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US fears for safety of Syrian embassy

THE US government says it “may have no choice” but to close its embassy in Damascus and remove all its personnel from Syria unless president Bashar al-Assad’s government takes extra steps to protect the mission.

A statement this weekend from the White House said there were “serious concerns about the deteriorating security situation in Damascus, including the recent spate of car bombs, and about the safety and security of embassy personnel”.

The crackdown on the uprising against Assad has killed an estimated 5,400 people since March.

Although the revolt began with peaceful protests, a strong-armed element has developed, and many are fighting the Assad regime.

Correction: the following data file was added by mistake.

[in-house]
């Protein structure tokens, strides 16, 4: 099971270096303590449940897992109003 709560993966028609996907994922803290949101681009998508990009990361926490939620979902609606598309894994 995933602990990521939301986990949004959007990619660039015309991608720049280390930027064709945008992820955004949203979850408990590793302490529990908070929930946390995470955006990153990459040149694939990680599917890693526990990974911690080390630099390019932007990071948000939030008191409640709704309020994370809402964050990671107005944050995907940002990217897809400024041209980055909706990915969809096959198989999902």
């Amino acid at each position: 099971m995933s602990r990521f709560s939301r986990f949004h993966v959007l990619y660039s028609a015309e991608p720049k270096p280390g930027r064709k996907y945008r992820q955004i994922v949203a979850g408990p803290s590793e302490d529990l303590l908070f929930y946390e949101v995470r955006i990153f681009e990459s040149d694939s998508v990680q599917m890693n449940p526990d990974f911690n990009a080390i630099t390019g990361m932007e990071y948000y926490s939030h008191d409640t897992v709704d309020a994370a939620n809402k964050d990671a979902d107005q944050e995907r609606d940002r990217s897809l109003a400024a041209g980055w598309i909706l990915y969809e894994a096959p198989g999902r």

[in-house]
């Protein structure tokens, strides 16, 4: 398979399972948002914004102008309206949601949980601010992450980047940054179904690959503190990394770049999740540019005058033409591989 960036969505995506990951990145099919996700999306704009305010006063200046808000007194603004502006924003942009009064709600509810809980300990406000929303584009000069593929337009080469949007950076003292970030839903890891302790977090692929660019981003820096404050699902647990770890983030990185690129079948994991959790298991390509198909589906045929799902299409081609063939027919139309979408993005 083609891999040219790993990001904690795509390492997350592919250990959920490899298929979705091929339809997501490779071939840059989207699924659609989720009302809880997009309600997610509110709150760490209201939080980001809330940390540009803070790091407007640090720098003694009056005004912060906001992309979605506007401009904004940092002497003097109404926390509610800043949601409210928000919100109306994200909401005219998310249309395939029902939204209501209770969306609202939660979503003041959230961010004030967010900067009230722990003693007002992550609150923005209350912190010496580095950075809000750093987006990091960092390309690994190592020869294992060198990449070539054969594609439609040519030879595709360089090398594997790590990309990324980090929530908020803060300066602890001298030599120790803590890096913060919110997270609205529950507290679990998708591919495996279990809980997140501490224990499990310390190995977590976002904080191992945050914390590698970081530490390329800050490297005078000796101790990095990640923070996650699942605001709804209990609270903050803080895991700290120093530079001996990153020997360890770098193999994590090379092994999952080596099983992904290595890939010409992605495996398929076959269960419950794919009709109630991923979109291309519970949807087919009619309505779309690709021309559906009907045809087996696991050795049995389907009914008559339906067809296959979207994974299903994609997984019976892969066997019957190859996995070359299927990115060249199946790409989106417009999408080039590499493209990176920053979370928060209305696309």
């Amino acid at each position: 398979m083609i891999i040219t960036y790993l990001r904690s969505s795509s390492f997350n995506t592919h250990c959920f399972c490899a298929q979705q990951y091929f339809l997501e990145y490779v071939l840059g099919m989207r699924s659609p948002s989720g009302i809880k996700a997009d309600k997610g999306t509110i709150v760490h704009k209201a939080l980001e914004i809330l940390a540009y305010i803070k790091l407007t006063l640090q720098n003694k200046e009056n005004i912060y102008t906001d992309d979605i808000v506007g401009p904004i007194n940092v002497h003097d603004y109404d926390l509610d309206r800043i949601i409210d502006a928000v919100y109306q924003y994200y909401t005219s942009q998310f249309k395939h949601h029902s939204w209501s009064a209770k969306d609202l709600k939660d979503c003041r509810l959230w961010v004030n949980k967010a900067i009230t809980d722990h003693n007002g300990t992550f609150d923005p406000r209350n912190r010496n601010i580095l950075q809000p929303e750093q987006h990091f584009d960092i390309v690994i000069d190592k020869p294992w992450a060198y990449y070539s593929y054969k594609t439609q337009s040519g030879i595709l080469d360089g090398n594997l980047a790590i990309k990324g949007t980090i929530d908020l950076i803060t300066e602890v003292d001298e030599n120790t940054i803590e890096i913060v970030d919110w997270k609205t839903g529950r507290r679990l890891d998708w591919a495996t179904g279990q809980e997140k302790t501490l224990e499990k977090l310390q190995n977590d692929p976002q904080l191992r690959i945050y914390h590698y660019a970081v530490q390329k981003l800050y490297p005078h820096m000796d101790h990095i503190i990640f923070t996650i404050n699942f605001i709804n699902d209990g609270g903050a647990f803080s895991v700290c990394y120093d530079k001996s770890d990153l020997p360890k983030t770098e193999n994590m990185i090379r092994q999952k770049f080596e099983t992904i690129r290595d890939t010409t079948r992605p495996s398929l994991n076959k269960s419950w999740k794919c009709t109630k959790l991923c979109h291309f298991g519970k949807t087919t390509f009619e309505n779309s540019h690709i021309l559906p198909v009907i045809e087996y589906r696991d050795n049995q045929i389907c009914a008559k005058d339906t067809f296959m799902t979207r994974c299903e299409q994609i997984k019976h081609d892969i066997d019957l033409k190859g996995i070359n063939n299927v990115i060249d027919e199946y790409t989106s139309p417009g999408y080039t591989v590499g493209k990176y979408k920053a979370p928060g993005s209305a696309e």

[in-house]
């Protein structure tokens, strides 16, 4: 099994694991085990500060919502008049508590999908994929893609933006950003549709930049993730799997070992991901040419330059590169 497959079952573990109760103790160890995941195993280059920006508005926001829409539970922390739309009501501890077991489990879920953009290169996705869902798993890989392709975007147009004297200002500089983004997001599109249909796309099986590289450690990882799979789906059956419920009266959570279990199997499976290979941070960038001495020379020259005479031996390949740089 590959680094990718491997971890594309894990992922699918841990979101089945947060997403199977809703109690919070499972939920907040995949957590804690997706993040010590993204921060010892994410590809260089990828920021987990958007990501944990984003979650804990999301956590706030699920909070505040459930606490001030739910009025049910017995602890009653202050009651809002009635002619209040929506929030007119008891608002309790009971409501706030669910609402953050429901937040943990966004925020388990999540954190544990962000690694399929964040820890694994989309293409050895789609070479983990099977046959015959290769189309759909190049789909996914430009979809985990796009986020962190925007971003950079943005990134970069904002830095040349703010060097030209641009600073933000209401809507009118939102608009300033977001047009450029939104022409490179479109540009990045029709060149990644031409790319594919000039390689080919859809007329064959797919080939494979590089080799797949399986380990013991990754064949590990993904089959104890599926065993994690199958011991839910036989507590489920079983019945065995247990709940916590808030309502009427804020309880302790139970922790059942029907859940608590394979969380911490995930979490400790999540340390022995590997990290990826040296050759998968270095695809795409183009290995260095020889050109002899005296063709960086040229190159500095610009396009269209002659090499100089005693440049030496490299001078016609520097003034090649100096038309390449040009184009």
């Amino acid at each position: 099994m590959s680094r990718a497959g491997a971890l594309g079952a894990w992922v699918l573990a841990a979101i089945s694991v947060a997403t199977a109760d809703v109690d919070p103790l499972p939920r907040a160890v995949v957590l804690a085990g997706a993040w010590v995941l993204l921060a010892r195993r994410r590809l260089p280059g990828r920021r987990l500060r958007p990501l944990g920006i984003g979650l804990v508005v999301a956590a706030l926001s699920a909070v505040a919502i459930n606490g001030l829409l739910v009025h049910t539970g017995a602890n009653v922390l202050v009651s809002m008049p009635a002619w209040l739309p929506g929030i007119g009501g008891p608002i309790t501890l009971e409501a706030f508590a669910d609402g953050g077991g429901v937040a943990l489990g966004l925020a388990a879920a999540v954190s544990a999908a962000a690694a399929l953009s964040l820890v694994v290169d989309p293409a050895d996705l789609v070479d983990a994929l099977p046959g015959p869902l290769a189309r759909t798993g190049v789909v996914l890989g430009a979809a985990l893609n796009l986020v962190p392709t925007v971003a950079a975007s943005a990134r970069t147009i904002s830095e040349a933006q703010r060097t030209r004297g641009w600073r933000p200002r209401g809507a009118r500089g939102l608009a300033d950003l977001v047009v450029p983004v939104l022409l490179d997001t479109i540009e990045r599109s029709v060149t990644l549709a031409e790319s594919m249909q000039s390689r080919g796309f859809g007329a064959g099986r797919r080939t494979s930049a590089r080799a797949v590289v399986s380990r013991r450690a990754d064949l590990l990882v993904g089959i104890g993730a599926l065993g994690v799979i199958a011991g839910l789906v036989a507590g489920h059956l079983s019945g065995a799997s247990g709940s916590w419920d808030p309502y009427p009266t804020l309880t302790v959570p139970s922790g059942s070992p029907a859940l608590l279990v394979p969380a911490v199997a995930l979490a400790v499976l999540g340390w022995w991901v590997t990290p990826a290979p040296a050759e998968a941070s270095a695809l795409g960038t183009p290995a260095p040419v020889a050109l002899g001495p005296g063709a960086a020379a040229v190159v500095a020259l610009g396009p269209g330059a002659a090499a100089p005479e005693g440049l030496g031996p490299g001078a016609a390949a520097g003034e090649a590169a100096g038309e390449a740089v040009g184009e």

Washington has asked Syria to take additional security measures to protect the US embassy, and the Syrian government “is considering that request”.

It also said it had warned Assad’s government that “unless concrete steps are taken in the coming days we may have no choice but to close the mission”.

The US removed its ambassador to Syria, Robert Ford, from Damascus in October because of security problems. He returned to Syria in December.

The administration argued at the time that Ford’s presence in Syria was important for advancing US policy goals by meeting with opposition figures and serving as a witness to the continuing violence.

Yesterday, at least 15 people were killed in an ambush that targeted a police vehicle transporting prisoners in Syria.

State-run news agency Sana reported 26 others were wounded in the attack that occurred on the Idlib-Ariha highway.

It says the vehicle was hit by four explosive devices and that “terrorists” attacked an ambulance that arrived to help the wounded.

The British-based opposition group, the Syrian Observatory for Human Rights, confirmed the incident.

 
 
 

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